Bayham Abbey: Guidebook


1974 (1985)

Bayham Abbey in Sussex was placed in State Guardianship in 1961 and excavated through the 1970s. S.E. Rigold prepared the first official guidebook for the DOE in 1974; it was republished as a English Heritage Handbook (note, not ‘guidebook’), and still in the familiar blue cover, by the Historic Buildings and Monuments Commission for England. The format follows the familiar pattern of History followed by description. There is a site plan in text (p. 12). Black and white photographs appear through the text. A glossary is printed inside the back cover.

The abbey was of the Premonstratensian order and had been founded by 1211.

The guidebook was reprinted (with a colour cover) in 2004 as an English Heritage guide.

Titchfield Abbey: guidebook


1954 (repr. 1962)

The Premonstratensian abbey at Titchfield was founded from the foundation at Halesowen in Worcestershire after 1214. It was dissolved in 1537 and Thomas Wriothesley had the buildings adapted into a residence.

The ruins were acquired by the Ministry of Agriculture and Fisheries c. 1914–18, and their responsibility fell to the H.M. Office of Works in 1923. The site is now in the care of English Heritage.

The guidebook was written by Rose Graham (History) and S.E. Rigold (description). It consists of 12 pages, and the centre pages include a plan of the abbey.  The original price was 4 d. (1962).

Easby Abbey: warning signs


Easby Abbey © David Gill

Modern visitors to Easby Abbey enter via the staircase into the west end of the refectory.


Easy Abbey, east end of the refectory © David Gill

The thirteenth-century doorway to the dorter carries another warning sign.


Easby Abbey, stairs to dorter © David Gill


Easby Abbey © David Gill


Easby Abbey © David Gill

A further warning sign is located near the chapter house on the east side of the cloister.


Easby Abbey © David Gill


Easby Abbey, chapter house © David Gill

Dryburgh Abbey: the dorter


Dryburgh Abbey © David Gill


Dryburgh Abbey, Dorter © David Gill

The dorter (or dormitory) at Dryburgh Abbey is located on the first floor on the east side of the cloister. It lay above the chapter house and the warming house.

In the 16th century a residence was constructed in the space above the chapter house.

The Ministry signs use the term ‘dormitory’ rather than the Latin ‘dorter’.


Dryburgh Abbey, east side of the cloister © David Gill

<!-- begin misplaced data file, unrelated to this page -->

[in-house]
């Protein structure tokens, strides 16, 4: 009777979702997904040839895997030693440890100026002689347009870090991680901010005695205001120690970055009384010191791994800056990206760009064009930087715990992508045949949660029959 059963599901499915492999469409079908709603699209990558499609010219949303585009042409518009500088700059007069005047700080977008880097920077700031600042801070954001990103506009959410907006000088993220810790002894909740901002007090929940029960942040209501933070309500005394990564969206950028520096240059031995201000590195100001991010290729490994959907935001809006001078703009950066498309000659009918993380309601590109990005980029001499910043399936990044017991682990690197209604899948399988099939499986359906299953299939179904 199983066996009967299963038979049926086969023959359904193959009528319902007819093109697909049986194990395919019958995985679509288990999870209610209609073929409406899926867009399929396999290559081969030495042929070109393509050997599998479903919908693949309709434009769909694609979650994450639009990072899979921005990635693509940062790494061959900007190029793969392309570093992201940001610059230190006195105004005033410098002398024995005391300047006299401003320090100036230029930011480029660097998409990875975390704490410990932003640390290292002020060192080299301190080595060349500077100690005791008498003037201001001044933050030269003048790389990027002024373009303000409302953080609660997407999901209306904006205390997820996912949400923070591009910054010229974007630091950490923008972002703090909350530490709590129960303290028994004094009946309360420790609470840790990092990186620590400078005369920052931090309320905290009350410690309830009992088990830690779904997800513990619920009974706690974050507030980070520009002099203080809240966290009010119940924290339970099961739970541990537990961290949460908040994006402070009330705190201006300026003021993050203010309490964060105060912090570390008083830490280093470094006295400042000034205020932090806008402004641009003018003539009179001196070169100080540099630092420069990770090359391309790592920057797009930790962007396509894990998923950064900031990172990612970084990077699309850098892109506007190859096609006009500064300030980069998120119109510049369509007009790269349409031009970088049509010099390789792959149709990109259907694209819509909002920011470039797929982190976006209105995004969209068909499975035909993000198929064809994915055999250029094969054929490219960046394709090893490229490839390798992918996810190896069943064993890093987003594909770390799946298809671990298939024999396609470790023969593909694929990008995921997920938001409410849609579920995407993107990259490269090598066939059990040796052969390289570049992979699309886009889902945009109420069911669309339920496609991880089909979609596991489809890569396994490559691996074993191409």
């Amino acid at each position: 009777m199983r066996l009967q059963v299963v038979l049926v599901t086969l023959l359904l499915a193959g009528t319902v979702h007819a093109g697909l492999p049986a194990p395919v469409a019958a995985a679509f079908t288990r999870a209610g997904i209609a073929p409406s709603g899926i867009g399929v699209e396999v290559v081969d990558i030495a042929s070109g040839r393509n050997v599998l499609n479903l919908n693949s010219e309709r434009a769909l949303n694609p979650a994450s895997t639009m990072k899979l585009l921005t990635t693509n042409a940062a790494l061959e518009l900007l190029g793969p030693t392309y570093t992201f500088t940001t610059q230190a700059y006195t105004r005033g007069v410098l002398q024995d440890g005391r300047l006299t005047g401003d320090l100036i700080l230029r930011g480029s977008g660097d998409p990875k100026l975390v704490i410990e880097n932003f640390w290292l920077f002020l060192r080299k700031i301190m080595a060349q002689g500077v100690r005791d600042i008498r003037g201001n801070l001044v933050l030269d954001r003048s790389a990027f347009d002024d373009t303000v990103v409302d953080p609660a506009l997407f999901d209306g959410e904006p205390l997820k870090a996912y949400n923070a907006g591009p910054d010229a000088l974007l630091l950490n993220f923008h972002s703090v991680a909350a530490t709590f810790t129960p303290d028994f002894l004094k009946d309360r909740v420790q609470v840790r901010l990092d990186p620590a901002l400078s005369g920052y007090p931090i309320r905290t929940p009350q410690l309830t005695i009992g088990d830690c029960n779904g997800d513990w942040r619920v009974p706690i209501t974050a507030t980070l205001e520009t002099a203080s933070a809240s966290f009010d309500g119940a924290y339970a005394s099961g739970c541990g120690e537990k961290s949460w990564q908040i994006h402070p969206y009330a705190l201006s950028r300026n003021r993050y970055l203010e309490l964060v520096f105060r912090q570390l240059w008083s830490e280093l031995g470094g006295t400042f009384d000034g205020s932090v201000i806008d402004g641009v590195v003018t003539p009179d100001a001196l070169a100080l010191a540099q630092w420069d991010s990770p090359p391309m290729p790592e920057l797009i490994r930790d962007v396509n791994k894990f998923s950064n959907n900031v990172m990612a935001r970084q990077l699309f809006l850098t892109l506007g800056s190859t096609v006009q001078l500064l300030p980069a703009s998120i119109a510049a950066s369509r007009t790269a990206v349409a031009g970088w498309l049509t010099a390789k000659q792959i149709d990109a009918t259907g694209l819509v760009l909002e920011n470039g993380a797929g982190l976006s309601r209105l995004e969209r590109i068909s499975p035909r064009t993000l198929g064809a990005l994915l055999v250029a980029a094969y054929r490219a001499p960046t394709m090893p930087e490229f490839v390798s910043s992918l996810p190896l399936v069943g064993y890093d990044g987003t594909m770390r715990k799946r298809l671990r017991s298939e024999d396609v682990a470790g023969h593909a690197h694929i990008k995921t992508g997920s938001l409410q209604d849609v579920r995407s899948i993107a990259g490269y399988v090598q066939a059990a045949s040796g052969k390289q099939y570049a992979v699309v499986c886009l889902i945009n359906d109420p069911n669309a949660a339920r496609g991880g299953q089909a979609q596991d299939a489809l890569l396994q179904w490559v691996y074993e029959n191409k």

Remains of one of the windows of the dorter can still be seen.


Dryburgh Abbey © David Gill


Dryburgh Abbey © David Gill

It was accessed via the night stairs that lead into the south transept of the church.


Dryburgh Abbey © David Gill


Dryburgh Abbey, night stairs © David Gill

The day stairs were located on the south side of the chapter house.


Dryburgh Abbey © David Gill


Dryburgh Abbey, Day Stair © David Gill

Dryburgh Abbey: book cupboard


Dryburgh Abbey © David Gill

A book cupboard is located on the east side of the cloister at Dryburgh Abbey. It is adjacent into the main east processional doorway into the church, and on the other side the library and vestry.

J.S. Richardson (in the ‘Blue Guide’) noted: ‘Near the processional doorway is a wall-press or aumbry, once fitted with doors and shelves to contain the books used in the cloister’.


Dryburgh Abbey © David Gill


Dryburgh Abbey © David Gill


Guide to Scottish Border Abbeys


1964 (1973)

In 1964 an illustrated guide to Scottish Border Abbeys was prepared by George Scott-Moncrieff. This covered four abbeys in state guardianship:

  • Melrose Abbey (1919): Cistercian
  • Dryburgh Abbey (1919): Premonstratensian
  • Kelso Abbey: Tironensian
  • Jedburgh Abbey (1913): Augustinian

The guide contains details of each abbey, plans and photographs, as well as reconstructions by Alan Sorrell.


1932 (2nd ed. 1949, 6th impress. 1973)


Second edition 1948 (9th impression 1973)

At least two of the sites had earlier official guidebooks: Melrose Abbey (1932) and Dryburgh Abbey (1937). Kelso Abbey had a paper guide.

See also the illustrated guide to Monastic Sites in Yorkshire.

Whithorn: Bishops’ Graves


Whithorn © David Gill

A Premonstratensian community was established at Whithorn c. 1175. A cathedral was constructed at the site. Excavations during the late 1950s and 1960s discovered a group of graves near to the High Altar of the cathedral, and located within the vaults at the east end. It was presumed that these contained the remains of the bishops, and one of the graves contained the Whithorn Crozier.


Whithorn © David Gill


Whithorn © David Gill